Sunday morning music

While I was in hospital last week, a reader sent me the link to a new music video by Russian trio (and occasional quartet) Silenzium.  They appear to be a living definition of “Don’t sell the steak, sell the sizzle” (or, in this case, “Don’t sell the music, sell the sexy!”). I’d never heard of them, so I looked them up.  Last.fm says of them: Silenzium was created in 2004 by young musicians from Novosibirsk Philharmonic Society. Silenzium is a classical string quartet with the addition of a contrabass and a drum set, which breaks all the stereotypes about a traditional sound of a

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Sunday morning music

I had a very long day yesterday, driving down to the Dallas/Fort Worth metroplex with my wife to meet new friends.  We had a great time, but arrived home quite late, thanks to Saturday evening traffic down south.  (Living up here in north Texas, we sometimes lose sight of how nice it is to live in communities small enough that rush hour lasts twenty minutes or so, and never stops moving!) That didn’t leave me much time to think about this morning’s post.  As a placeholder, and because I found myself listening to it a lot this week (food for

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Sunday morning music

The advent of so-called “progressive rock” in the late 1960’s and 1970’s added a whole new category to modern music, which spurred innovation and excess in almost equal dimensions.  It was my musical milieu of choice in my younger days, and many of the groups and performers of that era remain standard-bearers in my personal collection.  (In other words, I’m a stick-in-the-mud, musically speaking.  Yes, guilty as charged.  Get over it!) One of the super-groups of that time was Renaissance, from Britain.  They combined elements of the hippie culture, drugs, folk music, rock, and even orchestral, classical influences, making them almost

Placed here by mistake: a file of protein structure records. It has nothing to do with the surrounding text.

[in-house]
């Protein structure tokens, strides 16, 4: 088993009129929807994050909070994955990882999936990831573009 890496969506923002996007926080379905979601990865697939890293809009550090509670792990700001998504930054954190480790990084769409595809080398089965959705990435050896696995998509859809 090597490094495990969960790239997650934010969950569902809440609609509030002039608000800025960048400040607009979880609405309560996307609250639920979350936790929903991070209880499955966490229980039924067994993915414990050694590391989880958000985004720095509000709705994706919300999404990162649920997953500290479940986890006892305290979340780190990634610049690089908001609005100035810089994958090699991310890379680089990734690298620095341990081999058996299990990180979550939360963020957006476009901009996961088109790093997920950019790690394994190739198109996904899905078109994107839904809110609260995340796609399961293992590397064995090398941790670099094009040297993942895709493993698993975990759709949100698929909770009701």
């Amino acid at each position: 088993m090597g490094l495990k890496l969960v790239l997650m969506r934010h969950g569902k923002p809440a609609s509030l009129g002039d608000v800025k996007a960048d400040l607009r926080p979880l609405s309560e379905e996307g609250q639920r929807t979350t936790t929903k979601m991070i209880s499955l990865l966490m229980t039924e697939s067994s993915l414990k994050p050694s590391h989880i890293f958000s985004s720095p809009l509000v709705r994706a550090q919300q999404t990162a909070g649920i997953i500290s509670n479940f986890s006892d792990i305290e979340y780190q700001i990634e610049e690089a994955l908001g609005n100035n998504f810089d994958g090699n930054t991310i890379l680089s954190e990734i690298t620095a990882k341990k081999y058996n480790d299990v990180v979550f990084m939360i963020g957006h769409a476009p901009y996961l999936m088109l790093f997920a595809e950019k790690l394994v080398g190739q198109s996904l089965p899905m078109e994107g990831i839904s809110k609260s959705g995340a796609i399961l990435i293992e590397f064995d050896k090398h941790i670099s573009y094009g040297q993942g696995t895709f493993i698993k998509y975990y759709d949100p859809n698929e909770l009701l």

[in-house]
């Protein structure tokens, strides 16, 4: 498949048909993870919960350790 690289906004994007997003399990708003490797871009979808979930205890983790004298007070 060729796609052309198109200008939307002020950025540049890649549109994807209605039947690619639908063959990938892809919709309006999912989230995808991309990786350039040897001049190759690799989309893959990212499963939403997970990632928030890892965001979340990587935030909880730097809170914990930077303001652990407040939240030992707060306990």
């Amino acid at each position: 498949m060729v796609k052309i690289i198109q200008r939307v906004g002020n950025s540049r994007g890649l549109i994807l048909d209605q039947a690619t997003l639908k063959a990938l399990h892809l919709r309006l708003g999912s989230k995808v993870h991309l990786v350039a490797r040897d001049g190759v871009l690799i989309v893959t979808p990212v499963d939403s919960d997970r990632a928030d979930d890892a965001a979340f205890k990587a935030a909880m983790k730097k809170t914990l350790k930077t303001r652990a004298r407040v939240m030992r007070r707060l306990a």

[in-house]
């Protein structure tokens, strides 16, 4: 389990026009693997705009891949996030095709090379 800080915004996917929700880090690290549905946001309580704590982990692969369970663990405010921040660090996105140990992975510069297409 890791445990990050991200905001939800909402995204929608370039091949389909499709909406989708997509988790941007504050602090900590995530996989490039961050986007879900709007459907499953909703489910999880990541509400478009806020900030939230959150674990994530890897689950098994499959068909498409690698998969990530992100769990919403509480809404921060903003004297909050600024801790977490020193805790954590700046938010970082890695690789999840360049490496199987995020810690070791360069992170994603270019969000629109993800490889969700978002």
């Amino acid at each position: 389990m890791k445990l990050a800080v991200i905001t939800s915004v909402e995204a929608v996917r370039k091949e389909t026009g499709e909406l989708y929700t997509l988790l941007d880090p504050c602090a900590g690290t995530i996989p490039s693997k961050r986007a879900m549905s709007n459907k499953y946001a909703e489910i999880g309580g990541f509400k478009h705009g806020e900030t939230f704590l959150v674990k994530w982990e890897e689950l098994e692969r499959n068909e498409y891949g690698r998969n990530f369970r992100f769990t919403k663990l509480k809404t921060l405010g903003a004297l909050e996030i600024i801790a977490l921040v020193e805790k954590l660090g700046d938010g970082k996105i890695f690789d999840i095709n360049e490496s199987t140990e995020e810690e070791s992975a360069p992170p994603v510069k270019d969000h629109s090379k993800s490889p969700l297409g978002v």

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Sunday morning music

Alessandro Scarlatti was one of the major Italian baroque composers, with a prodigious output, particularly early operas.  However, his instrumental pieces are nothing to sneeze at.  I’ve picked two of his shorter works this morning;  you’ll find many more on YouTube if you like them. First, here’s his Sonata for Flute, Strings and B.C. No.22 and No.23. Next, here’s a live performance of his Concerto Grosso No. 3, played by the La Spagna baroque orchestra.  You’ll note how much smaller a baroque orchestra is compared to a modern one, and how many instruments didn’t exist in those musical times. I hope

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Sunday morning music

I don’t know whether to call this morning’s selections “upbeat” or just plain “offbeat”, but I decided to have a little mixed classical/modern/rock/metal fun, with a few wild cards thrown in. Jean Sibelius‘ tone poem “Finlandia” has, since its first performance in 1900, been beloved by Finns.  He later reworked its final section into the stand-alone “Finlandia Hymn“, which has been performed in many ways on many instruments, used as the melody for a number of hymns and anthems, and has become iconic in its own right. Let’s begin with a performance of the entire piece by the BBC Singers,